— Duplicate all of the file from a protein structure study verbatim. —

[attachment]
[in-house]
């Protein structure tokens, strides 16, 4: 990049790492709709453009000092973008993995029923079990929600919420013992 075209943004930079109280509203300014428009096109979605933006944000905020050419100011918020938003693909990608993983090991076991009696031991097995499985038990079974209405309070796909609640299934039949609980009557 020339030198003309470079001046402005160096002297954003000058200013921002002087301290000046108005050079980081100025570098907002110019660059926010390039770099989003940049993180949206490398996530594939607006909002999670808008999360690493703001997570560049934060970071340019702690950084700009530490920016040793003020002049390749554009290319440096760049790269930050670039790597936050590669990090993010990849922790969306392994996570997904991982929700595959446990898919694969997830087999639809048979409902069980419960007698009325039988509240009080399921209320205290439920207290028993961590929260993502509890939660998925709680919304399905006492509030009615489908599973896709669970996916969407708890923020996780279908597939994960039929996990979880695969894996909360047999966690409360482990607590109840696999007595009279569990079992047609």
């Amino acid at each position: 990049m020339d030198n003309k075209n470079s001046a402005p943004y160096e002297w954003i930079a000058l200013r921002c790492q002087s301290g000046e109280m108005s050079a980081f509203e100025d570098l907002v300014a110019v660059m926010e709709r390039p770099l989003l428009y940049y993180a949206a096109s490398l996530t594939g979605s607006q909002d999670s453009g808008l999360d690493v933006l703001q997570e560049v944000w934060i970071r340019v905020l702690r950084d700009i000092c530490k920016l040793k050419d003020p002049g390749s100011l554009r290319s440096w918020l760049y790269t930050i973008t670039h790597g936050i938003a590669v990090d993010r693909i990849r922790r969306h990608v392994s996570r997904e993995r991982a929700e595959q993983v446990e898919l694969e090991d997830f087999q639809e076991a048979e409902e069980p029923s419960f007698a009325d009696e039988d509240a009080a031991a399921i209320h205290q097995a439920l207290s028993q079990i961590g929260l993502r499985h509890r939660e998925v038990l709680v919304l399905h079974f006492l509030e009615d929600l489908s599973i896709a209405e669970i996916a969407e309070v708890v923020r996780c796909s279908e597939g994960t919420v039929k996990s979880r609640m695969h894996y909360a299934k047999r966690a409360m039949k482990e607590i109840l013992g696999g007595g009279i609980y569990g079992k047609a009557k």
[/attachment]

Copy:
[in-house]
């Protein structure tokens, strides 16, 4: 990049790492709709453009000092973008993995029923079990929600919420013992 075209943004930079109280509203300014428009096109979605933006944000905020050419100011918020938003693909990608993983090991076991009696031991097995499985038990079974209405309070796909609640299934039949609980009557 020339030198003309470079001046402005160096002297954003000058200013921002002087301290000046108005050079980081100025570098907002110019660059926010390039770099989003940049993180949206490398996530594939607006909002999670808008999360690493703001997570560049934060970071340019702690950084700009530490920016040793003020002049390749554009290319440096760049790269930050670039790597936050590669990090993010990849922790969306392994996570997904991982929700595959446990898919694969997830087999639809048979409902069980419960007698009325039988509240009080399921209320205290439920207290028993961590929260993502509890939660998925709680919304399905006492509030009615489908599973896709669970996916969407708890923020996780279908597939994960039929996990979880695969894996909360047999966690409360482990607590109840696999007595009279569990079992047609």
């Amino acid at each position: 990049m020339d030198n003309k075209n470079s001046a402005p943004y160096e002297w954003i930079a000058l200013r921002c790492q002087s301290g000046e109280m108005s050079a980081f509203e100025d570098l907002v300014a110019v660059m926010e709709r390039p770099l989003l428009y940049y993180a949206a096109s490398l996530t594939g979605s607006q909002d999670s453009g808008l999360d690493v933006l703001q997570e560049v944000w934060i970071r340019v905020l702690r950084d700009i000092c530490k920016l040793k050419d003020p002049g390749s100011l554009r290319s440096w918020l760049y790269t930050i973008t670039h790597g936050i938003a590669v990090d993010r693909i990849r922790r969306h990608v392994s996570r997904e993995r991982a929700e595959q993983v446990e898919l694969e090991d997830f087999q639809e076991a048979e409902e069980p029923s419960f007698a009325d009696e039988d509240a009080a031991a399921i209320h205290q097995a439920l207290s028993q079990i961590g929260l993502r499985h509890r939660e998925v038990l709680v919304l399905h079974f006492l509030e009615d929600l489908s599973i896709a209405e669970i996916a969407e309070v708890v923020r996780c796909s279908e597939g994960t919420v039929k996990s979880r609640m695969h894996y909360a299934k047999r966690a409360m039949k482990e607590i109840l013992g696999g007595g009279i609980y569990g079992k047609a009557k």